Turning used cooking oil into sustainable aviation fuel at DFW
Dallas/Fort Worth International Airport’s environmental efforts include becoming a carbon neutral airport by 2030 and now turning used cooking oil from its F&B outlets into sustainable aviation fuel (SAF).
DFW recently set the ambitious goal of reducing its carbon emissions to net zero by 2030. To achieve this, the Texas gateway looked at its waste management challenges as a sustainability and cost-reduction opportunity.
With more than 200 concessionaires throughout the Airport’s six million square feet of terminal space, the restaurants’ waste — specifically used cooking oil — was abundant.
Often called a closed-loop system or circular economy, through a partnership with Neste and Mahoney Environmental, DFW’s waste is now being upcycled to create low-emission renewable fuels that can immediately replace fossil fuels.
For passengers travelling through DFW, that means transactions for food are helping create a more sustainable future. By grabbing a bite, passengers and restaurants are, together, creating a resource used to make renewable fuels to fight climate change.
Mahoney Environmental, a leading provider of backend services to industrial kitchens across North America, collects, treats and provides the used cooking oil to Neste.
Then, Neste converts this waste material into renewable diesel or sustainable aviation fuel that is fully compatible with existing engines and infrastructure.
“As we transition away from fossil fuels to renewables and lower our carbon footprint, partnering with Neste has allowed us to close the loop,” said Kris Russell, DFW’s environmental program manager. “The best part is the ease: this is a drop-in solution.”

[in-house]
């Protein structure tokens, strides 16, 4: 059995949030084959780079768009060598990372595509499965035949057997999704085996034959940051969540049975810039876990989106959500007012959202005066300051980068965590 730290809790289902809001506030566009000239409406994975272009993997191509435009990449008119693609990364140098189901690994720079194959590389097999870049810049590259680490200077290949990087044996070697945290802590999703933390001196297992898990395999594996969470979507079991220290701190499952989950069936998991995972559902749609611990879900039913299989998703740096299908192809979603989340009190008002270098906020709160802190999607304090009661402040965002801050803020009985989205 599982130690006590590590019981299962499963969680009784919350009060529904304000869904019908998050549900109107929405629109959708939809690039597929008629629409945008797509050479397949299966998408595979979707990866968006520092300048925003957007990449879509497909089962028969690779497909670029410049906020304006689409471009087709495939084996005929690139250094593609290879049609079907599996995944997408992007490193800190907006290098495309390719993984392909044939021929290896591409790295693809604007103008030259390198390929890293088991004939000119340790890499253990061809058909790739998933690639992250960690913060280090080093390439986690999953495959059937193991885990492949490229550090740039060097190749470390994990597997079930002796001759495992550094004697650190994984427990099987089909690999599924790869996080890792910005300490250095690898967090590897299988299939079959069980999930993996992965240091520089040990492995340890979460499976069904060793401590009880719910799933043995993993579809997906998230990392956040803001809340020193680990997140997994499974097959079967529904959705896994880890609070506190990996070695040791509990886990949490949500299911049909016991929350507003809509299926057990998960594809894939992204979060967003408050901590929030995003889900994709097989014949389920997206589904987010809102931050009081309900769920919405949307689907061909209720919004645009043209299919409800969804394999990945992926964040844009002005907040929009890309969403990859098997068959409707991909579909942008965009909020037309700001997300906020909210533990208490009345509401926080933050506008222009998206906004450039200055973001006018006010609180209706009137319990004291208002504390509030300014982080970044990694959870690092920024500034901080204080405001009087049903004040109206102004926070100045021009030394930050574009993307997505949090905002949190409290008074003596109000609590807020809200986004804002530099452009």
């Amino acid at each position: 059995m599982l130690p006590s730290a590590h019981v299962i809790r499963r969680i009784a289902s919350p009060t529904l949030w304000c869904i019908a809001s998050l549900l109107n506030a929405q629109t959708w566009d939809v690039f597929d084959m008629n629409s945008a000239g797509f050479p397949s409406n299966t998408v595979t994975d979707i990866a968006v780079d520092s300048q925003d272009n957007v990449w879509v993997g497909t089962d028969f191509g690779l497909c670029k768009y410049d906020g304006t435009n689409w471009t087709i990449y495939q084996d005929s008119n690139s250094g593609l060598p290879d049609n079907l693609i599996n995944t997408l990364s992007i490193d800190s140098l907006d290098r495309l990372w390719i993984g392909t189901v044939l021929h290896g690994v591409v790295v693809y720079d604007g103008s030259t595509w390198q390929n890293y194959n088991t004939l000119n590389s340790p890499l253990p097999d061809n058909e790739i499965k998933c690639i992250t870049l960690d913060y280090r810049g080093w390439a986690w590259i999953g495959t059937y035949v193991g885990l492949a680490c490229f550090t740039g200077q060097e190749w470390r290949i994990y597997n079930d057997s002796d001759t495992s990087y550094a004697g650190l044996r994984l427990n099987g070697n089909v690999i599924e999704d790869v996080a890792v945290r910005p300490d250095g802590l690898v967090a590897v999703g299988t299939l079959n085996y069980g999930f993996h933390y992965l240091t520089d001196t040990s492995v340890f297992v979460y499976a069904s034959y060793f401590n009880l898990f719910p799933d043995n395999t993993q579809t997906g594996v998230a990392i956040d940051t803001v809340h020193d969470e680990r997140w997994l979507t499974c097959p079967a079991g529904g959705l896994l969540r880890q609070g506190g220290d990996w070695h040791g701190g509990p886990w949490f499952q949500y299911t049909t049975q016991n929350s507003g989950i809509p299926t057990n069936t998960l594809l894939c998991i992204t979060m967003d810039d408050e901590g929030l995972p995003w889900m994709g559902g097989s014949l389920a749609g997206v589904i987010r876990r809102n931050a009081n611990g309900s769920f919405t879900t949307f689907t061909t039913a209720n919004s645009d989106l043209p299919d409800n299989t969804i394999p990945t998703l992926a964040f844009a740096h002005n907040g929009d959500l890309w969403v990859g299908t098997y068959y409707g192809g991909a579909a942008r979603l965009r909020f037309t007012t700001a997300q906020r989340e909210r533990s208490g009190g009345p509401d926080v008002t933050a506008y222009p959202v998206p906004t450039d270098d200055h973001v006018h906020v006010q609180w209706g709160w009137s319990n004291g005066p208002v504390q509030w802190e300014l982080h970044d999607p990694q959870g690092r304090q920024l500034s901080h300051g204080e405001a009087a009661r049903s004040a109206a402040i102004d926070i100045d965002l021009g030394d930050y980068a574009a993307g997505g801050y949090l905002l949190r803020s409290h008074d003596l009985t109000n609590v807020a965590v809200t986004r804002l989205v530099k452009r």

Over a three-year period, Mahoney Environmental worked with DFW and its concessionaires to enhance the airport’s used cooking oil collection and management system.
It and Neste provided DFW with a “one-stop shop” solution to manage a large waste stream safely and efficiently.
“When transporting oil from the restaurant to a proper storage facility, there is no room for error, such as a spill in a public area,” said Nate Goodman, project manager at Mahoney for the DFW Airport project.
“Mahoney works with businesses to ensure the process is up to par for all parties involved. Centralising the oil-collection process enhances business operations, and we can replicate a similar system that is right for any entity in any state.”
Once Mahoney Environmental removes impurities from the used cooking oil, it enters Neste’s supply chain. The used cooking oil is transported to one of Neste’s renewable product facilities to be converted into renewable diesel, SAF, and other renewable products.
The renewable diesel and SAF is then distributed globally, with nearly 30% of Neste’s total renewable products volume coming into North America.
These fuels play a role in reducing emissions from hard-to-abate vehicles, like big rigs, planes and first responder vehicles.
“Any business or city that generates used cooking oil, grease or a number of other waste materials already has the foundation for creating a circular economy,” said Jeremy Baines, president of Neste US.
“To take the next step only requires thinking about waste as a resource, a willingness to explore innovative new partnerships and a willingness to fight climate change.”
DFW is one of the busiest airports in the world and shows the potential of collecting and using waste to fuel society’s transport system.
Mahoney and Neste recently acquired General Biodiesel’s used cooking oil collection business in Washington, providing an opportunity to replicate the circular economy method at Seattle-Tacoma International Airport.
A conservative estimate puts the volume of used cooking oil generated by the largest 25 airports in North America at 9,600,000 pounds per year — enough to generate nearly one million gallons of advanced biofuels and, ultimately, prevent more than 7,831 metric tons of CO2 equivalent from entering the atmosphere.
About the author
Raquel Silverberg is Neste’s head of feedstock growth for the Americas.